What is Baby Led Weaning, Anyway?

Having a baby and knowing what steps to take when, and deciding which are right for your family, can be stressful and exhausting. I mean, you’re trying to do it all on no sleep and with a fussy, gassy, scream machine by your side. If you have/had a quiet baby, I don’t want to hear about it. Mine was a nightmare. So, when the idea of introducing food to your baby starts entering your mind, you might just want to run away or stock up on purees and puffs from the grocery store. Well, I just interviewed food educator Stacey B. Ornstein who’s saying that you don’t EVER have to buy, make or serve baby food to your kiddo. There’s a new feeding trend called “baby led weaning” that parents and kids seem to be psyched about. But, how does it work? Why would you do it? Is it really ok to never give your precious nugget baby food? Stacy teaches baby led weaning classes in NYC and cooking classes for 2 to 16 year olds through her company Allergic to Salad. Read what she has to say about the baby eating trend du jour…

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What is baby-led weaning?

Baby-led weaning (BLW) is a method of starting infants on solid foods that does away with purees. Your child is eating what you’re eating right from the start!

Why is it becoming more and more popular?

There are a number of reasons I think BLW is increasing in popularity, and I think everyone has their own reasons for implementing it. The number one reason for me was that right from the start there would be no substitutions at mealtime. I was totally able to do away with “baby” food — and later “kid” food. We all ate the same thing! Additionally, it was a huge time and money saver, which is obviously attractive to both new parents, and those with multiple kids. No blenders, no jars, no transporting special equipment.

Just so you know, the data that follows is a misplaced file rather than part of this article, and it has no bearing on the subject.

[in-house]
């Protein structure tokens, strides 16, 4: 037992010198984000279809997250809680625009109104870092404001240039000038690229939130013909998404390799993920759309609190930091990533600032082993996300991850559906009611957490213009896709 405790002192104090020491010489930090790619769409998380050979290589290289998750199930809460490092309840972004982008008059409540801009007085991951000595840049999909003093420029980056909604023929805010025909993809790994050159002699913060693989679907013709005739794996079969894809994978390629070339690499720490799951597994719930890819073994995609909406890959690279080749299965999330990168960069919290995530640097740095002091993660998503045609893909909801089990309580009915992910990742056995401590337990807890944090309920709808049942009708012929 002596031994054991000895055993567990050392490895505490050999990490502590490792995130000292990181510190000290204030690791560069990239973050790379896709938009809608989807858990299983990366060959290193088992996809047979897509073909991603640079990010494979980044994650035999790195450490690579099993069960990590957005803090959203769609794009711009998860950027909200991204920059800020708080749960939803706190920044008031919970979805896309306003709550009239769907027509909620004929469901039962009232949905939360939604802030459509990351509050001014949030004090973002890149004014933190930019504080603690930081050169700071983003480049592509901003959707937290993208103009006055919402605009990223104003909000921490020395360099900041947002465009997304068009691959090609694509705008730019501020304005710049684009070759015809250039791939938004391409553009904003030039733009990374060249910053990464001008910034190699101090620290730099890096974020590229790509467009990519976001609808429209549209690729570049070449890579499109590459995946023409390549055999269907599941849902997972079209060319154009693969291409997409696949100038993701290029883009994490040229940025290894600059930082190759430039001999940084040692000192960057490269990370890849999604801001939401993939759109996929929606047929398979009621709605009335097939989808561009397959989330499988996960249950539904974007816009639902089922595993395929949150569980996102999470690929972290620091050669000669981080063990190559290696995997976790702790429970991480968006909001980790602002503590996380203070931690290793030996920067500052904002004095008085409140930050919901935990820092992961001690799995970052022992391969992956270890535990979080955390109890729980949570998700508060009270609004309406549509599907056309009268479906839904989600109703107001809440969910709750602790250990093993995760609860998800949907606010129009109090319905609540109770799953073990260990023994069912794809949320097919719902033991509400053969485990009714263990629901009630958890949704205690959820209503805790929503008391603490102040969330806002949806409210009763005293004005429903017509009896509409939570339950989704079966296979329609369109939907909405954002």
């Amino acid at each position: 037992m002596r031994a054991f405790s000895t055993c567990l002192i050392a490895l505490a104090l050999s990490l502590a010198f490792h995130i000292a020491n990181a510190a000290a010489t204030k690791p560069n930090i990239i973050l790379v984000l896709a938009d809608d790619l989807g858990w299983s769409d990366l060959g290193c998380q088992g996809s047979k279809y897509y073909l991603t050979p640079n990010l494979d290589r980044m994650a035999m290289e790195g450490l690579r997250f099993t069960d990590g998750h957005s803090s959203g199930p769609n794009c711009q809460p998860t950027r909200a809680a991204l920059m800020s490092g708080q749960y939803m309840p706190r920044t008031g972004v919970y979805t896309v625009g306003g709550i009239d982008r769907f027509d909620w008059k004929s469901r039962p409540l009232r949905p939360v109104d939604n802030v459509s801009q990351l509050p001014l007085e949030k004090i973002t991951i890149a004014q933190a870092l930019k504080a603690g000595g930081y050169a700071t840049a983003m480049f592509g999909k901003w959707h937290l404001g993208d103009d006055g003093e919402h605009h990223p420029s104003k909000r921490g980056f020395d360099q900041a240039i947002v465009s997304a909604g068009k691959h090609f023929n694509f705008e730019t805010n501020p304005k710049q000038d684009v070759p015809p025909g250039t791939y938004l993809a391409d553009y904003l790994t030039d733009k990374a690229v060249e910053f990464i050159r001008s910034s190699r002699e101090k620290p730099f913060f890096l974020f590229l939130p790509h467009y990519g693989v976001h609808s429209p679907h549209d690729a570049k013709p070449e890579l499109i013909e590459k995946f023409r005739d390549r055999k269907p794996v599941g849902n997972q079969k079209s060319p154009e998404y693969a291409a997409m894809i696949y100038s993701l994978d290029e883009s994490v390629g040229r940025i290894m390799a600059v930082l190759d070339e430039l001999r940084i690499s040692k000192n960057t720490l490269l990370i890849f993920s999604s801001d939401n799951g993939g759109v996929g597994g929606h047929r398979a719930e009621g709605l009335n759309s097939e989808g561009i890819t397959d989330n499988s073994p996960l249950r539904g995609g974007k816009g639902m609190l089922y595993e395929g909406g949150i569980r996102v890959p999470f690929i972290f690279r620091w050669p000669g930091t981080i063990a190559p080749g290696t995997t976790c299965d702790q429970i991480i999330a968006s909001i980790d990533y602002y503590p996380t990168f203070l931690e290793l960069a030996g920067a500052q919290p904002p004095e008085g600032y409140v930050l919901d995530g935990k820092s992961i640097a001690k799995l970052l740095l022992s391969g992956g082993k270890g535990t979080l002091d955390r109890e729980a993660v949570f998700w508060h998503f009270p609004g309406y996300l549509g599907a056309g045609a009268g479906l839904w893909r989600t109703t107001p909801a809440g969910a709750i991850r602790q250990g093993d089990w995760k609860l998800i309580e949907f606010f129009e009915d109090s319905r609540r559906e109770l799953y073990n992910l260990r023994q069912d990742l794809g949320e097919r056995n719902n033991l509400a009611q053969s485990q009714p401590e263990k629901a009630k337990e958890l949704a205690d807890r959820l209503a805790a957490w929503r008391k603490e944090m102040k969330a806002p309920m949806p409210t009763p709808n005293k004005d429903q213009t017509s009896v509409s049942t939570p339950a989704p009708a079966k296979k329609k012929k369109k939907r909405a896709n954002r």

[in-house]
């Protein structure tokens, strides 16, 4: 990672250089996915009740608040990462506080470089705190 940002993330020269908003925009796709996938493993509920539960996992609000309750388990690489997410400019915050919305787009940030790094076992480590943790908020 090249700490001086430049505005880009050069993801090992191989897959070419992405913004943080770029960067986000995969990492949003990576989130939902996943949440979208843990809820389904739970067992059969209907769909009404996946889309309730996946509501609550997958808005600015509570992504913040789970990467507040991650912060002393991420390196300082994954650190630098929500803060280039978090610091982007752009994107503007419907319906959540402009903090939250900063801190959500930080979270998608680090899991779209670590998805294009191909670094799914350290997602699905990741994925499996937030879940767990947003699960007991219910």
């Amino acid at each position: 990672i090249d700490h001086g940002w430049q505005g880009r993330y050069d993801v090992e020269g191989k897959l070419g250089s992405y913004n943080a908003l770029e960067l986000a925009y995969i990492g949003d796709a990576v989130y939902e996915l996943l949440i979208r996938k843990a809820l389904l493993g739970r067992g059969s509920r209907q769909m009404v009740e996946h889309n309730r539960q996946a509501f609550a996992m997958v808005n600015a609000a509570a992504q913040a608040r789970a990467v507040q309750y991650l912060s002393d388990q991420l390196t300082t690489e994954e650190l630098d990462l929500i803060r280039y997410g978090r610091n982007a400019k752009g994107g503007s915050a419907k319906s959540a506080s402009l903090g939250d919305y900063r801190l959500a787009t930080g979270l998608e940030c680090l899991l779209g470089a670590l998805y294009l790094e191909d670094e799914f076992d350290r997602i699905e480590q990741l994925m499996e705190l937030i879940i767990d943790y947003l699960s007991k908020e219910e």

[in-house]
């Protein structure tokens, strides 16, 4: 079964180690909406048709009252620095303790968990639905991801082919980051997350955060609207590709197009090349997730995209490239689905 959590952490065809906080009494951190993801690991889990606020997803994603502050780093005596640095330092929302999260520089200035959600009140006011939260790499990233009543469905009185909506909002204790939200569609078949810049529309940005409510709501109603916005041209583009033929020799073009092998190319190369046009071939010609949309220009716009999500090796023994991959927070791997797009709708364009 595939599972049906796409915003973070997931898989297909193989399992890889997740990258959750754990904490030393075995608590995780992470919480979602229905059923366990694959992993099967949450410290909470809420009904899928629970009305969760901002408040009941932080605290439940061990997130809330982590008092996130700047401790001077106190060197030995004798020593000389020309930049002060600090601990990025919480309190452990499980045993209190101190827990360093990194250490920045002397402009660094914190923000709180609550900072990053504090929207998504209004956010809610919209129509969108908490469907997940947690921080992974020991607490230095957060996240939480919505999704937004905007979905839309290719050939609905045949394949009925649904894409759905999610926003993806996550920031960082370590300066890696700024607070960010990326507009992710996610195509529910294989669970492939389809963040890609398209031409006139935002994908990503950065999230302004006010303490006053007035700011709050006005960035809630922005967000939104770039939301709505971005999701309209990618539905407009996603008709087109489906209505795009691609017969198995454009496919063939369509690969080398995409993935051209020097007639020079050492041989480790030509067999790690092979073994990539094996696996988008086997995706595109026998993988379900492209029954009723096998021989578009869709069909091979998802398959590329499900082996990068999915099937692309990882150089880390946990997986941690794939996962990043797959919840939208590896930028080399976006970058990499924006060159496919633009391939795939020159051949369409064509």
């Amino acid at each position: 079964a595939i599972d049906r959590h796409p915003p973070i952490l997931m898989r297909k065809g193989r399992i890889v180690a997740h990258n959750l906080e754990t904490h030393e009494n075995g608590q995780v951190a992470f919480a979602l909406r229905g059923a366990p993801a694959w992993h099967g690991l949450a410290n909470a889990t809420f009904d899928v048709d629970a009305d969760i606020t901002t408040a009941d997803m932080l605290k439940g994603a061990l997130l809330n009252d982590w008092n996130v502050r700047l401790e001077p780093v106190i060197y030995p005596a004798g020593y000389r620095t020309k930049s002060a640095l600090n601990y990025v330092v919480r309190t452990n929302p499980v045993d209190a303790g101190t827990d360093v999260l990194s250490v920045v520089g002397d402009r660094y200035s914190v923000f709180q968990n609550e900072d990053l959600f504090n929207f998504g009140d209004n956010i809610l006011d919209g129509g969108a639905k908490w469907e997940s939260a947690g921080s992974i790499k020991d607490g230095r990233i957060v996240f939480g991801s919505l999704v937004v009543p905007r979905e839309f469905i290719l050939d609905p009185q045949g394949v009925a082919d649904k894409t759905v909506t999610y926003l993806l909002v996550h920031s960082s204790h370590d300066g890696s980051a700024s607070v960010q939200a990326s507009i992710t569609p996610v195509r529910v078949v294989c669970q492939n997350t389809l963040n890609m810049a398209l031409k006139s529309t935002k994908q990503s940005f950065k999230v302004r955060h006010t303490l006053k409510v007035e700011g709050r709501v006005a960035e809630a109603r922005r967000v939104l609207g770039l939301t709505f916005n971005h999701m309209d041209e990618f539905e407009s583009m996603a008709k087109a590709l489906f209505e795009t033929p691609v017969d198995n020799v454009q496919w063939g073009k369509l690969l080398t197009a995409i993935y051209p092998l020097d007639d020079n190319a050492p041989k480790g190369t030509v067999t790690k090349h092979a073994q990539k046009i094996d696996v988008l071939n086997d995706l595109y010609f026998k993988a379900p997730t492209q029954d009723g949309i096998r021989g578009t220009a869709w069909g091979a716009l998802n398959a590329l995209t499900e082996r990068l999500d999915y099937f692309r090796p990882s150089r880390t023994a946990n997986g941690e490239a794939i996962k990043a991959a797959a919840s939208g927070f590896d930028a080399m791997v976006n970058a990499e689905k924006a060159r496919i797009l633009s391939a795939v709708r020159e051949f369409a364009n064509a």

What are the benefits?

BLW puts your child in control of their eating. They’re developing positive eating habits, listening to their own hunger/ satiation cues. As you provide space for your child to explore food they tend to develop skills, like the hand-eye coordination and pincher grip, needed to get food into their mouth faster. They’re getting a variety of foods, tastes, textures and shapes right from the start so tend to be more open to new and different foods. The child is also a part of the family table right from the start, eating what everyone else is eating, but also learning (by watching at first) how all these foods are eaten.

How do you know when your baby is ready to start?

BLW looks for 2 cues before starting the eating adventure — one is that the infant is actively reaching for and attempting to put food in their mouth. A lot of parents come to my classes saying, “but he puts everything in his mouth!” Which is why the second cue, the ability to sit in the high chair unassisted, is also a key starting point. Some children are ready at 6 months, some have no interest until 8 months.

What are good first steps?